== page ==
The well-known Abhiṣeka, the royal esoteric initiation ritual, has always been a popular item in scholarship as it combined many important and breath-taking rites while, at the same time, retaining an obscure element. In Chapter 4, ‘Heruka-Mandalas across Maritime Asia,’ Peter Sharrock combines this Abhiṣeka with the deity Hevajra, one of the Esoteric Buddhist Herukas. Contrary to inland India and Tibet, in maritime Asia, the Heruka cult was not confined to secret monastic settings, but was a part of ‘everyday’ life as  one can see in rites and buildings across the Khmer Empire, Campa, East-Java, Sumatra and Mongol China. It is amazing to read how the author was able to restore a Heruka figure in the vicinity of Angkor Thom and how modern technology has been able to reconstruct Hevajra and Lokesvara statues in the Bayon Temple.


Indian, Cam, and Khmer culture

The next six contributions focus on Indian style art in the Campa and Khmer world and connect this subject to the larger religious history in the Southern Asian region.

The fifth chapter brings to life the well-known goddess, Prajñāpāramitā, and relates her to the reign of the Khmer king, Jayavarman VII (c. 1181?- 1218). It underlines how Prajñāpāramitā became more instrumental to the power of the king than in any other region. Jayavarman used her, the mother of all Buddhas, to link himself with the Buddha.

Next, is a contribution on Saiva ritual practices and performances in medieval Khmer society. An important role here is given to the Pasupata sect, who acted as an elite of state-sponsored ritualists. As such, they contributed much to the development of performances in temples and festivals in both Saiva and Buddhist circles. Khmer rulers and devotees embraced this sect for a much longer time than in any other region.

My own, professionally driven attention was drawn to a chapter titled ‘Libraries or Fire shrines? Reinterpreting the function of “Annex buildings” in Khmer Saiva Temples from the Prism of Early Saivism.’ I had noticed the small annex buildings with holes and chimneys and was aware that they were supposed to have acted as libraries. As a result, I was surprised to learn that these buildings can also be connected to fire (homa) rituals in Sivaism. Their possible double function is still under scrutiny, but this chapter makes it clear why this combination makes sense.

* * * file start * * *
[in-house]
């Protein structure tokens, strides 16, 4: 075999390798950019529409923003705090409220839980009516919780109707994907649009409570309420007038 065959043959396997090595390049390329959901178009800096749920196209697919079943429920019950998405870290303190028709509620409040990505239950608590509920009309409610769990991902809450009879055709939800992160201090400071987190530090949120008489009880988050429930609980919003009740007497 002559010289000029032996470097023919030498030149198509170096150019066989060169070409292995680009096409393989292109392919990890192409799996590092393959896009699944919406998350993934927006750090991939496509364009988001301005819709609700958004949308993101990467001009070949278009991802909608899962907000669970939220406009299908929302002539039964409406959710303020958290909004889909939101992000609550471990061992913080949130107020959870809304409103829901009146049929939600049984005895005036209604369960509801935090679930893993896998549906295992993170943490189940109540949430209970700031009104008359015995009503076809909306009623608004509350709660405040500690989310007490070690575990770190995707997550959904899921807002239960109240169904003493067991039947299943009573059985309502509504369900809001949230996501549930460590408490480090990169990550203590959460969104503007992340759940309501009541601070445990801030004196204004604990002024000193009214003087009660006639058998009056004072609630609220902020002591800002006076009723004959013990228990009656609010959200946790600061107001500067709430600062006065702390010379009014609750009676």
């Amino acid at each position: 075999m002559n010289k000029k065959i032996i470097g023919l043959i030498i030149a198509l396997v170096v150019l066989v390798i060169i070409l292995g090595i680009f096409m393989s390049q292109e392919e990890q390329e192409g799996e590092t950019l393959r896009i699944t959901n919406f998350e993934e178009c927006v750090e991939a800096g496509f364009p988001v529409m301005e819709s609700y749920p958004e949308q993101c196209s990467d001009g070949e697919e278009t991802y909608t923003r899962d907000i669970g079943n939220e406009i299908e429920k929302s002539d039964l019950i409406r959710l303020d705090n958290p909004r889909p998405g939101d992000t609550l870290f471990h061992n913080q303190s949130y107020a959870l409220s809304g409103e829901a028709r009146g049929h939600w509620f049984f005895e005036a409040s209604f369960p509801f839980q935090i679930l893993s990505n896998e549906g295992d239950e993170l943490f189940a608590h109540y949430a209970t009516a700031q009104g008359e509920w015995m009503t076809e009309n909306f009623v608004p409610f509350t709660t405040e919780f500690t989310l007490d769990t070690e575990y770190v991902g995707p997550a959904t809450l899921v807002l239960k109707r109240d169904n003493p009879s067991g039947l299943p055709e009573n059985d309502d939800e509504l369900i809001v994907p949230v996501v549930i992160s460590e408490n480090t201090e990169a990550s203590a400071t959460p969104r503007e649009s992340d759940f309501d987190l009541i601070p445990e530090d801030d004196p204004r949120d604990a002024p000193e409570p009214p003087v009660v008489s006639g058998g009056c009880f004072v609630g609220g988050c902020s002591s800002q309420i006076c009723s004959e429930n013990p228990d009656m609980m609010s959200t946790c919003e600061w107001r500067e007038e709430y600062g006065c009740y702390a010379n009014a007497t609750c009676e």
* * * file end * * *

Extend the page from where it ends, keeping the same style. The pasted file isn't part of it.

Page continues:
Another interesting article deals with the identity and position of the Dancing Siva within Campa. It starts with the description of seven images of this deity and shows how there was a caesura in the production between the South and North of Campa where differences in period, but also in style and the presence of additional personae can be noticed. From this it is also clear that Cam people did not copy Indian and Khmer examples but re-invented the ‘Dancing Siva’ and integrated him in accordance with their own concepts.

The last two chapters deal with remarkable objects : the Trà Kiệu Pedestal, found in present Vietnam, and the temple complexes of Hòa Lai and Po Dam, also in Vietnam. This offers new insights about their function, their visual contents (as with the Trà Kiệu Pedestal) or their building date (for the temple sites).

This edited volume does what is states in the introduction. It is a rich compendium of research aiming to better understand the rich, dynamic and multi-layered position of Maritime Asia in the first 15 centuries C.E. Notwithstanding, I found some smaller mistakes in the text: the incoherent use of left and right when referring to images, unfinished sentences and some major terms not included in the index. With that said, I am already looking forward to Volume 2.